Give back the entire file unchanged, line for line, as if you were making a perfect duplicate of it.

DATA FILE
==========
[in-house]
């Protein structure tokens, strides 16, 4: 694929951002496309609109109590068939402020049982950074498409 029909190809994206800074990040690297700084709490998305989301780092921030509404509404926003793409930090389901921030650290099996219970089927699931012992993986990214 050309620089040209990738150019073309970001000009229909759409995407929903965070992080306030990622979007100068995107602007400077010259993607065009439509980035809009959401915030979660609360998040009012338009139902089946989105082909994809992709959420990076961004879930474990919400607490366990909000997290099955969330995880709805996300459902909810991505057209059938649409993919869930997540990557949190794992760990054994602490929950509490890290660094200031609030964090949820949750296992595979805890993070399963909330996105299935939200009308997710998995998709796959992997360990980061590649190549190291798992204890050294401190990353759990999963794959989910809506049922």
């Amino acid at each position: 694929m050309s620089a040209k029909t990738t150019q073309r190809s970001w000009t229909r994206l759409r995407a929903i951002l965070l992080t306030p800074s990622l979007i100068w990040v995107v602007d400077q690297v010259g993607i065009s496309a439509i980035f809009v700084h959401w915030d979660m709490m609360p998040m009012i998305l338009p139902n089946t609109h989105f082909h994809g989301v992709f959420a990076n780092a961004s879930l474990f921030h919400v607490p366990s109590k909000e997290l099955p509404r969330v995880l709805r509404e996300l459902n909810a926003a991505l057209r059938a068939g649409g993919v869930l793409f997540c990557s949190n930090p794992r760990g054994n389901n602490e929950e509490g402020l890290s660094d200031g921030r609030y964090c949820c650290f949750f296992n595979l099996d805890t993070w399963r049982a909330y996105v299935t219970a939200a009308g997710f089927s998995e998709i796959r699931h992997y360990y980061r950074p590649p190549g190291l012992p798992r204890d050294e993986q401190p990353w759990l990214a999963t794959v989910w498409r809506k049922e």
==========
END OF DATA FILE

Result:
[in-house]
């Protein structure tokens, strides 16, 4: 694929951002496309609109109590068939402020049982950074498409 029909190809994206800074990040690297700084709490998305989301780092921030509404509404926003793409930090389901921030650290099996219970089927699931012992993986990214 050309620089040209990738150019073309970001000009229909759409995407929903965070992080306030990622979007100068995107602007400077010259993607065009439509980035809009959401915030979660609360998040009012338009139902089946989105082909994809992709959420990076961004879930474990919400607490366990909000997290099955969330995880709805996300459902909810991505057209059938649409993919869930997540990557949190794992760990054994602490929950509490890290660094200031609030964090949820949750296992595979805890993070399963909330996105299935939200009308997710998995998709796959992997360990980061590649190549190291798992204890050294401190990353759990999963794959989910809506049922």
């Amino acid at each position: 694929m050309s620089a040209k029909t990738t150019q073309r190809s970001w000009t229909r994206l759409r995407a929903i951002l965070l992080t306030p800074s990622l979007i100068w990040v995107v602007d400077q690297v010259g993607i065009s496309a439509i980035f809009v700084h959401w915030d979660m709490m609360p998040m009012i998305l338009p139902n089946t609109h989105f082909h994809g989301v992709f959420a990076n780092a961004s879930l474990f921030h919400v607490p366990s109590k909000e997290l099955p509404r969330v995880l709805r509404e996300l459902n909810a926003a991505l057209r059938a068939g649409g993919v869930l793409f997540c990557s949190n930090p794992r760990g054994n389901n602490e929950e509490g402020l890290s660094d200031g921030r609030y964090c949820c650290f949750f296992n595979l099996d805890t993070w399963r049982a909330y996105v299935t219970a939200a009308g997710f089927s998995e998709i796959r699931h992997y360990y980061r950074p590649p190549g190291l012992p798992r204890d050294e993986q401190p990353w759990l990214a999963t794959v989910w498409r809506k049922e």